We included the following variables: gender; date of birth; type of hospital where the case was diagnosed (public versus private); date of diagnosis; topography and morphology according the International Classification of Diseases for Oncology (ICD-O) 3rd edition ; T, N, M and stage grouping according to guidelines in the Union for International Cancer Control (UICC) 7th edition . We clustered some topographies and we identified some cancers through morphology (Table 1).
T, N, M and stage grouping data were collected by two doctors and two nurses specifically trained from distinct sources: pathology reports; diagnostic imaging test reports such as computerised axial tomography or echo-endoscopy, and clinical records. Initially, we registered the information available in these reports, recording T, N, M and stage grouping separately. Nevertheless, when they were not available, but we could calculate it, we did. Indeed, for T and N components, we registered whether they were pathological (from pathology reports) or clinical (from radiology reports) according to UICC 7th edition rules . For some gynaecological tumours, especially ovary and cervix, information on the stage grouping was available, but not the T, N and M components. Indeed, when M was 1, we assumed stage IV even in the absence of the T and N.
A descriptive stratified analysis was performed using proportions and their confidence intervals at 95 % of T, N, M and stage grouping by topography or histology, gender, age and type of hospital. The SPSS 19th edition software package was used for statistical analysis.
This study is part of the quality assessments performed regularly in the MCR, so it has not been presented to any Ethical Committee. According to the Law 5/2003 of Health of the Balearic Islands and the Decree 6/2013 establishing the competency and organic structure of the Balearic Government, the Public Health Department has the competency to create and manage disease registries. MCR send regularly their data to the International Agency of Clinical Research (IACR) and to the European Network of Cancer Registries (ENCR). These data, in aggregate format, are openly available.
During the period 2006–2008, 10,257 cases of invasive cancer were registered in the MCR, of which 167 cases were excluded because they were DCO, 61 as they were in children, 165 because they were CNS, 221 cases due to unknown primary tumour and 427 as they were leukaemia or other haematological syndromes. Finally, the study was performed with 9283 cases.
In men, prostate cancer was the most frequent with 24.6 % of cases, followed by lung (20.9 %), bladder (11.3 %), and colon (10.2 %). In women, breast cancer was by far the most frequent with 34.2 % of cases, followed by colon (11.5 %), uterus (7.3 %) and lung (6.7 %) (Table 2).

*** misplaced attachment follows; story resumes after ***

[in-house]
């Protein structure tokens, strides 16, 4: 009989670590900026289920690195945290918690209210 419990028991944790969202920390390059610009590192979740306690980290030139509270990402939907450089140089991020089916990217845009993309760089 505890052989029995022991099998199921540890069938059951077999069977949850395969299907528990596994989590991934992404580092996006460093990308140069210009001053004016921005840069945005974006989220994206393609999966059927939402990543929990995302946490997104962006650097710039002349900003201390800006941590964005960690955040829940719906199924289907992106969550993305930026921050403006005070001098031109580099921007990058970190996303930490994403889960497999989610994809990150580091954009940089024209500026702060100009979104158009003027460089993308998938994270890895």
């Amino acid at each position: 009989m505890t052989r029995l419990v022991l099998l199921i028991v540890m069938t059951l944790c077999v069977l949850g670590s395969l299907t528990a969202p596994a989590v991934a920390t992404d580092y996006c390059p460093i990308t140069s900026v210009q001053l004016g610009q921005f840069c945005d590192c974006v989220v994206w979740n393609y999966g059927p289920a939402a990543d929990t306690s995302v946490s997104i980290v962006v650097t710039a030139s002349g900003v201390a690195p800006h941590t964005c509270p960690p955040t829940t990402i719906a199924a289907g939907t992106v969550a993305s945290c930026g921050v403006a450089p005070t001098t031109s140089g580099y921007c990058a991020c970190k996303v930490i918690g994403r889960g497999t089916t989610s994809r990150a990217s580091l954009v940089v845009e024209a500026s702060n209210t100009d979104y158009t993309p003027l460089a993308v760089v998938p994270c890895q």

Distribution of cases by gender was as follows: 39.4 % in women and 60.6 % in men. Regarding age at diagnosis: 4.8 % were under 40 years old, 42.3 % were between 41 and 65, 38.7 % between 66 and 80 and 14.2 % older than 80. Three out of four patients (74.2 %) were treated at public hospitals, and the rest (25.8 %) at private clinics.
Stage grouping data was obtained in 3514 cases (37.9 %), T in 4508 cases (48.6 %), N in 3392 (36.5 %) and M in 3769 (40.6 %). T and N components were pathological in 70.6 % and 70.9 % of cases respectively. Distribution of T, N, M and stage grouping completeness by topography or histology is shown in Table 1. Stage grouping completeness exceeded 50 % in lung, colon, ovary and oesophagus; T completeness exceeded 50 % in colon, rectum, larynx, breast, penis, testis, bladder and urinary tract and melanoma; N completeness exceeded 50 % in colon, rectum and breast; and finally, M completeness exceeded 50 % in oesophagus, colon, rectum, lung and melanoma. T and N were mostly pathological in colon, gallbladder, larynx, breast, vulva, cervix uteri, uterus, ovary, penis, prostate, kidney and thyroid gland, and mostly clinical in stomach, pancreas, lung and bladder and urinary tract. In some cases, such as the ovary, T and N were recorded in less than 20 % of cases, although stage grouping was registered in more than half.
Distribution of T, N, M and stage grouping completeness by gender, age and type of hospital can be seen in Table 3. Differences by age and type of hospital were observed, but not by gender.
We hope that this paper will be of interest not only to cancer-registry staff, but also to hospital clinicians and primary health care physicians, as they would benefit most from an optimal registration of T, N, M and stage grouping, and are well placed to contribute to building a comprehensive population-based cancer register.